Jordan, infected from a young age with wanderlust, befriends John Tradescant, explorer and gardener to the King. The Dog-Woman has always known he will leave her. She recalls bringing Jordan to court at age three to see a curiosity – a banana, and the first ever to arrive in England. The townspeople gathered around, clucking and making remarks, and a fortune-teller tells the Dog-Woman that while many will love Jordan, he will only love once, and his beloved will destroy him.

“…I noticed a woman whose face was a sea voyage I had not the courage to attempt.”

Jordan sets sail with Tradescant, all the while chasing a dancer he once met, who may or may not be the twelfth dancing princess from the famous fairy tale. The Dog-Woman passes her time attempting to make sense of what God wants for her, and from her. She exacts eye-for-an-eye revenge on a hypocritical neighbor, and takes the preached metaphor so literally that she ends up lining her watercress beds with human teeth to aid the drainage. The juxtaposition of the intellectual simplicity of the Dog-Woman and her keen insight into humanity is extremely well done. I recall chuckling at a passage where she bites off a man’s penis (in her ignorance of how fellatio should be performed), because she thinks that they grow back like lizard’s tails. After spending time in a whorehouse, she realizes that penises do not regenerate. Rather than be horrified at disfiguring the previous man, she is amused and thinks to herself that it is indeed unfortunate for men that penises DON’T grow back, seeing as how according to everything she knows, men don’t seem to be very mindful of where they put them.

Fun Fact: Obviously, Jordan and the Dog-Woman are fictional characters, but the backdrop of 17th-century London contains real historical figures. Most notably, I learned that John Tradescant was a real person – botanist, explorer, and royal gardener who brought the first pineapple to England. Historical fiction novelist Philippa Gregory’s “Earthly Joys” is about John Tradescant.

Bother if: This book was very different than most I have read, and was a short, enjoyable read. The story bounces around periods, indicating that time is not a linear construct and that the past, present, and future do not exist. There are houses which are all ceilings and no floors, a floating city in the clouds, and, of course, twelve dancing princesses. There is a little girl whose body grows large enough to encompass her personality, and a little boy who still believes in the magic of the moon. “People say the magic has gone out of the moon now that someone’s stood on it. I don’t think so. It would take more than a man’s foot to steal the moon.” I particularly enjoyed the poetic language and the metaphysical aspects of the story.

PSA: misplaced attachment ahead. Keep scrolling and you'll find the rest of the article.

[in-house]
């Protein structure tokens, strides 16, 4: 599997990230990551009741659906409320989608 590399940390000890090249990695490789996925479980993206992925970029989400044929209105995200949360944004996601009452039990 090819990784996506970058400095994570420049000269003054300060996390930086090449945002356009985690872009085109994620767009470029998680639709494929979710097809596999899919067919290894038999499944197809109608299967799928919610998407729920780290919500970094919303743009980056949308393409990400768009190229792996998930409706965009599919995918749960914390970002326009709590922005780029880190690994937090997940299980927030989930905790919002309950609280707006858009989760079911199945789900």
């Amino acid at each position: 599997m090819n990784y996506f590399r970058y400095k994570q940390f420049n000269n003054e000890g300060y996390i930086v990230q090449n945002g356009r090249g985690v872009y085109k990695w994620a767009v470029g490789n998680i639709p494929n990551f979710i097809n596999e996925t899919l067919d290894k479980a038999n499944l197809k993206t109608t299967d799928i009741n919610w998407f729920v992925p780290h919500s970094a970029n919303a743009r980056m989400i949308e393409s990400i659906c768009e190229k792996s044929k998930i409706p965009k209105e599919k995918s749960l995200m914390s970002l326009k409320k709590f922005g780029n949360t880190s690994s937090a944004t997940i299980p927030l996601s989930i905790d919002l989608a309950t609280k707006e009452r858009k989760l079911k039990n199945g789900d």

Don’t Bother if: To say that the Dog-Woman is rough around the edges is to put it far too mildly. She is repulsive in every facet except her heart. There are also depictions of murder, revenge, rape, torture, dismemberment, and sex including prostitution, group sex, homosexuality, necrophilia, and more. None are graphically told (the mental pictures you supply yourself are more than sufficient), but this is not a novel for everyone, and particularly not younger than mid-teens, depending on the level of maturity. There are also depictions of public executions characteristic of the time period, which were commonplace then and seem particularly brutal today. I thought that it was a wonderfully unique and entertaining story and would recommend it, but I was taken aback by some things. That said, the violence in the story did serve to paint a full picture, rather than simply being there for its own sake or for shock value. The narrative also shifts between characters and time periods. While I did not find it confusing in this instance, some dislike that style of storytelling.

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Sweatpants & Coffee


Sweatpants & Coffee As all of you know, I never use this space to promote anything but my book reviews. In this case, however, today’s launch of Sweatpants & Coffee is close to my heart. You see, I am a web designer by trade, in addition to being an extremely lazy (of late) book blogger. I jumped at the opportunity to build Sweatpants & Coffee because I believe in their mission – to inspire and encourage people to be their very best selves.

On Sweatpants & Coffee, you will find comfort in all of its forms. Television recaps, recipes, mental health notes, clothes, books, health & wellness issues, and much more. There is even some talk of featuring yours truly, in a column tentatively titled “Classics Worth Reading.” If all goes to plan, I’ll be bringing my famous ‘bother if / don’t bother if’ sensibilities to a brand new audience. Don’t worry, I’ll still be blogging here; hopefully more often than I have recently. (Don’t judge me! I’ve been busy finishing college and becoming gainfully employed!)

In the near future, I’ll be reviewing the following for Bucket List Media:

Slaughterhouse Five – Kurt Vonnegut
White Teeth – Zadie Smith
Candide – Voltaire
The Cider House Rules – John Irving
Born Standing Up – Steve Martin
Inferno – Dan Brown

And much more! In the meantime, please check out sweatpantsandcoffee.com, or like them on Facebook here to join in and receive your daily dose of validation. You deserve it.